I’m standing on the corner of the main junction just before Portslade train station. My backpack is heavy with all the things we’ve collected over the past few months – this collecting suppressed during the first few months, but gradually let go off as the prospect of my mother arriving with her car came nearer. During my years as a student, I always thought there was only a certain number of books one could possibly carry, but I’ve changed my mind on that for sure. One can never carry enough books. Buying books, apart from obvious reasons, has also become my way of collecting little souvenirs that I bought instead of the tourist-y nothings, clothes or postcards. There’s a secondhand book on film photography from Robin Hood’s Bay in my bag. A novel from Waterstone’s in London, naturally. I’ve got an amazing little book on war and terror bought from the highest bookshop in England – Bookstore Brierlow Bar near Ashbourne. Another piece of literature, photography also, from a bookshop in Brighton.
I did manage to refrain myself from buying the complete collection of Edgar Allan Poe when stumbling across it in a narrow, cosy, mum’s-attic-alike bookshop in Buxton – I think. Not because it was too expensive or too heavy, but simply because it was too big and would not fit in with the rest of all my stuff.
Apart from all the things I’ve left, I’m most certain I’ve left a trail of visited (secondhand) bookshops and I’ve left little pieces of myself in almost all of them as I gazed up at the rows and rows of books, trying to read all the titles and memorising them while keeping myself in check and not buying everything.
My mum is late and I wait patiently – I have given her clear directions of where to go and how to get there, knowing the area well enough already after only having arrived three days prior myself. Mace is, somehow, maybe, on the lookout too as if he knows she’s coming. I did tell him, so perhaps he understood. Or perhaps he’s keen to travel by car for a change, after so many miles travelling by train and bus.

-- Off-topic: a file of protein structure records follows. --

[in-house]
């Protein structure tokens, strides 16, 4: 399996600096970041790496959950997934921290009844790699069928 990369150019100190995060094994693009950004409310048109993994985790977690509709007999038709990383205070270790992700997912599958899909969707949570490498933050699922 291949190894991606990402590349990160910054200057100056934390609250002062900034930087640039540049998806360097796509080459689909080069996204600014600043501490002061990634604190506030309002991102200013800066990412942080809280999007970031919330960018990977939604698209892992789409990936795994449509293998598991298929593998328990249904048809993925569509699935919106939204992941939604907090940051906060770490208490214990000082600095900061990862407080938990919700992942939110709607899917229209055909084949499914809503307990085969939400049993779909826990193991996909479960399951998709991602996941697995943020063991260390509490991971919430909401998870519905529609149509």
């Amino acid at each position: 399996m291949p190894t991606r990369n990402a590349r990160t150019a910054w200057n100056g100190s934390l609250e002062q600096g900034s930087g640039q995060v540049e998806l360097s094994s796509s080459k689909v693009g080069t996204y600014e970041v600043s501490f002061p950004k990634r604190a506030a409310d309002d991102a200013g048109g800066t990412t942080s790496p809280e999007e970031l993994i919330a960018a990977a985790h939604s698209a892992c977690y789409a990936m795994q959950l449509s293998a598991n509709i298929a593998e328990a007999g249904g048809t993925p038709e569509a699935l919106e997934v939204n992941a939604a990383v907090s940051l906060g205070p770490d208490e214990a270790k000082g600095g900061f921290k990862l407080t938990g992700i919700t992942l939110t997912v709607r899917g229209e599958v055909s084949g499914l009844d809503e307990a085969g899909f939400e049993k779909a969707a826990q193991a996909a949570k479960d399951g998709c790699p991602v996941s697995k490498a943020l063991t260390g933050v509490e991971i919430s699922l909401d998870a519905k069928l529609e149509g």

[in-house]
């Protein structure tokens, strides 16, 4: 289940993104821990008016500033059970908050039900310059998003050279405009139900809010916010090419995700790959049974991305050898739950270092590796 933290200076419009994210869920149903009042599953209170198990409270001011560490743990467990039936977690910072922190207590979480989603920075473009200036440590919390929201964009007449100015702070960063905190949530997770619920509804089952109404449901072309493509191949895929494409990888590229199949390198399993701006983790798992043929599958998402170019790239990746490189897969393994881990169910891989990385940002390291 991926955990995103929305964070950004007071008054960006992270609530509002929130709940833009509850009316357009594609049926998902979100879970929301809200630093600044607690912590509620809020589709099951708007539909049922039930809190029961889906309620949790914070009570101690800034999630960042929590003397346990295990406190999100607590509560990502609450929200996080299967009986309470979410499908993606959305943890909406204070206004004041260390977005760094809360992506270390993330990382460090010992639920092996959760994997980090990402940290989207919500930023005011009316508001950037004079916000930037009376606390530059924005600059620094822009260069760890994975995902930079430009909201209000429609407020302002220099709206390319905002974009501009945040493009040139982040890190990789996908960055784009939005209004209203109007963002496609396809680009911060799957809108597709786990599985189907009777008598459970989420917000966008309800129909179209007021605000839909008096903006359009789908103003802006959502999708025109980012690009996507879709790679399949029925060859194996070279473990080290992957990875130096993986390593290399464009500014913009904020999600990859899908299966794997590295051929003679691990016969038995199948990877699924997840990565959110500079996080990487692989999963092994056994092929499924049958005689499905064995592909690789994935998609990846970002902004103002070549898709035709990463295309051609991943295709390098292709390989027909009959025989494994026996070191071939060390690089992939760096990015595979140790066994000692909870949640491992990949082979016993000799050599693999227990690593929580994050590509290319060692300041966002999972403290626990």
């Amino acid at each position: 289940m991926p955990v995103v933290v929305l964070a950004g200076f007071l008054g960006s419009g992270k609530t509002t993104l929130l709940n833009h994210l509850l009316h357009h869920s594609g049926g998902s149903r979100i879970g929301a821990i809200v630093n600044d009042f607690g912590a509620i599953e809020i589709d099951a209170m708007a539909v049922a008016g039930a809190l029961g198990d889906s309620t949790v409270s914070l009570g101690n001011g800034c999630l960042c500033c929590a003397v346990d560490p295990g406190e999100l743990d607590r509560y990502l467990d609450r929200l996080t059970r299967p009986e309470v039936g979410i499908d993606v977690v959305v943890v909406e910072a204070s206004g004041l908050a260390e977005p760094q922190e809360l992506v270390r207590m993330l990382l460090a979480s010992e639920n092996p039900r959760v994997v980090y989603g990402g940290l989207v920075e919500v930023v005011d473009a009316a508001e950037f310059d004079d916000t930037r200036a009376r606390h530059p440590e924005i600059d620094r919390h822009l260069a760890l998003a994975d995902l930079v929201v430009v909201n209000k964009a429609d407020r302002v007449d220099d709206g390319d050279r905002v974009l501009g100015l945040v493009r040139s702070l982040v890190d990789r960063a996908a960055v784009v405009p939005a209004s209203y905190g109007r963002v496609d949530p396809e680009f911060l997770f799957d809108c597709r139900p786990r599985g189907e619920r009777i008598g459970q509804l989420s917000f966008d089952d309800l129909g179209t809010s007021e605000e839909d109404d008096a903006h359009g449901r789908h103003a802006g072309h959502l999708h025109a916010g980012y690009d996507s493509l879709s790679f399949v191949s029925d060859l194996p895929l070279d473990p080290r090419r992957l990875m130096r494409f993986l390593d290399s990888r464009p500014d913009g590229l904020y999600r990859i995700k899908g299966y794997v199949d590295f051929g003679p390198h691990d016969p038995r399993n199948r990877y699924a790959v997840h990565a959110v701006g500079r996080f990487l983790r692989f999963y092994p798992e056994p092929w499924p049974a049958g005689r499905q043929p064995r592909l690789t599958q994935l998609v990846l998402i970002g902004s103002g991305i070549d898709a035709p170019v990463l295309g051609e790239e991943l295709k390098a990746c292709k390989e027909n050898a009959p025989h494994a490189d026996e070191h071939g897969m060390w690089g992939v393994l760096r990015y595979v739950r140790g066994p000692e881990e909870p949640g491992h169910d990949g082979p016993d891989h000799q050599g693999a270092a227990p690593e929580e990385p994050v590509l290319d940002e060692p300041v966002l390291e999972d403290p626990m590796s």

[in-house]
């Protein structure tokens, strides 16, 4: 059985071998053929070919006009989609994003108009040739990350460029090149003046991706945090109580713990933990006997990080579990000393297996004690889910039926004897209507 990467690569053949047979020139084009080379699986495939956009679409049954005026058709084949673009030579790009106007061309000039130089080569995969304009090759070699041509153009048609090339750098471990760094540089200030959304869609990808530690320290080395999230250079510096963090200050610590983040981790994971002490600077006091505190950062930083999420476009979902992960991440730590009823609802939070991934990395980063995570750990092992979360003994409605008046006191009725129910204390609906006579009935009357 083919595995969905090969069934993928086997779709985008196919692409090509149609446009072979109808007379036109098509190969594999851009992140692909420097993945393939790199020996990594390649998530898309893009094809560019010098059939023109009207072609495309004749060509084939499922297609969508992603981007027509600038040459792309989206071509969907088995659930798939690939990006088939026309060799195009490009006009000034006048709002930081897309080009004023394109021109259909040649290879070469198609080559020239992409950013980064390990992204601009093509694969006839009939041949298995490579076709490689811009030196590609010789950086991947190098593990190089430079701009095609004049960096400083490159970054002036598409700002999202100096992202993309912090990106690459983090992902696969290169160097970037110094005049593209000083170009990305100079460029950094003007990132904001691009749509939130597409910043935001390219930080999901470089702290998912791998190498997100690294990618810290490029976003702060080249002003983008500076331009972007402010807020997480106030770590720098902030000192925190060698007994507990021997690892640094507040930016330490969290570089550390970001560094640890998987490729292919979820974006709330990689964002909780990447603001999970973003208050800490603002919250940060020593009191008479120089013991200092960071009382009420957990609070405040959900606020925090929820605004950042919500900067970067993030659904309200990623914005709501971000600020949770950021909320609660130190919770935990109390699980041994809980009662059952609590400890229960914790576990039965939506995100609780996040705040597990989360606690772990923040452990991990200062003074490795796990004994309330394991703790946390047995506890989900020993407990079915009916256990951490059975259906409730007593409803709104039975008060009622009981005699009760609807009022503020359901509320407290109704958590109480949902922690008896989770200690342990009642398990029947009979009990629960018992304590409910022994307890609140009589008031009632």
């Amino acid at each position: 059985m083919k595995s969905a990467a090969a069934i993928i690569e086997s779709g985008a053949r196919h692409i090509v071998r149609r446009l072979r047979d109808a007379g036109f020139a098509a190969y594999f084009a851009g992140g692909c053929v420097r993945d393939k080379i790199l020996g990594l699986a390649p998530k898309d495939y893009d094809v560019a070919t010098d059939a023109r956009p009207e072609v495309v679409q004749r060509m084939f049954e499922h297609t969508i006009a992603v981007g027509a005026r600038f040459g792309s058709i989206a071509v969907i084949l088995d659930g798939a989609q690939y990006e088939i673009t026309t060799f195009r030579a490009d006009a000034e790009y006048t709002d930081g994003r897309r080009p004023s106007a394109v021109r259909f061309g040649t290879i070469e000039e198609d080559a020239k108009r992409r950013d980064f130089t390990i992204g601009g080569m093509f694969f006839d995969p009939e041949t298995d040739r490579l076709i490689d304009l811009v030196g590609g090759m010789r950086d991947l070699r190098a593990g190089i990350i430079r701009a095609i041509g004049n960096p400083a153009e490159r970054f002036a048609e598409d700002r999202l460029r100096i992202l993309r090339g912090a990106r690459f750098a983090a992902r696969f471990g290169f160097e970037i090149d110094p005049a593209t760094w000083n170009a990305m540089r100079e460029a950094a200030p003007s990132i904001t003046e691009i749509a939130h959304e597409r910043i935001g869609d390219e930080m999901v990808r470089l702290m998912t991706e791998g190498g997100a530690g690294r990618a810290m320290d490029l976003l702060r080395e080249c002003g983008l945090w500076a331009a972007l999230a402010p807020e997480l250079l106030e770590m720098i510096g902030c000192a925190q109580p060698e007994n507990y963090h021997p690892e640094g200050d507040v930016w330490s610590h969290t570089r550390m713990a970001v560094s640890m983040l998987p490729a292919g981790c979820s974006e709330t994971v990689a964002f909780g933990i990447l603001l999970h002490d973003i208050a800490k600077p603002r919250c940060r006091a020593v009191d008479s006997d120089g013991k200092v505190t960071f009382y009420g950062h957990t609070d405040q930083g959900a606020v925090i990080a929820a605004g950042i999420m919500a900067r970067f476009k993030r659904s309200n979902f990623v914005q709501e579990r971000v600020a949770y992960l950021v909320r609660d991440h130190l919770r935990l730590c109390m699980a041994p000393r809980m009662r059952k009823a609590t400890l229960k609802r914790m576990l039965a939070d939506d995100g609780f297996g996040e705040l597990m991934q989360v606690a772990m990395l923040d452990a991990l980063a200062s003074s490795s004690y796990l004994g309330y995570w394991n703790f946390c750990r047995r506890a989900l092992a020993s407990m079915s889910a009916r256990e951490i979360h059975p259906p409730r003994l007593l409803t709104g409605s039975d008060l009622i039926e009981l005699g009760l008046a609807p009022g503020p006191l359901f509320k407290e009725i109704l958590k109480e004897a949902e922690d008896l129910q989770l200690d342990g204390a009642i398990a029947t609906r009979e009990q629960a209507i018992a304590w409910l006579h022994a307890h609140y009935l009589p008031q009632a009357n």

It’s ironic, really – I still stand at that junction, a weak breeze carrying the salty sea-air and the sunlight on my face and I’m still there. Just like I still got my feet in the puddles of the Peak District, still driving down the winding roads in the Lake District with the gusty gale in my hair and rain on my window, up on the hills in Scotland, with the fishermen in the fishermen-towns of York, back in Beccles or at home in my London. But I’m not. I close my eyes and I am. But I’m not.
178 days. That’s four and a half days short of exactly half a year. But it are 4272 hours – though approximately only 1780 of those hours were spent awake. Almost six months. equal 106800 minutes. Roughly calculated, we’ve travelled well over 2200 kilometres/1400 miles on our own and then an additional 900 kilometres/600 miles, which makes a grand total of 3100km/2000 miles. And that doesn’t include the trips we’ve made – Beccles/Great Yarmouth isn’t included, Whitby, Robin Hood’s Bay and Scalby aren’t added, just like Edinburgh and Glasgow (for the most northern point, Glencoe was used), the roads covered in the Lake District were drastically cut down to just ‘Windmere’ and I excluded Penrith, Otley, and about 70% of the Peak District that has been covered isn’t on the list, and though I was more accurate with the stops made during our trip to Devon/Dorset, I think the mileage only covers about 60-70%.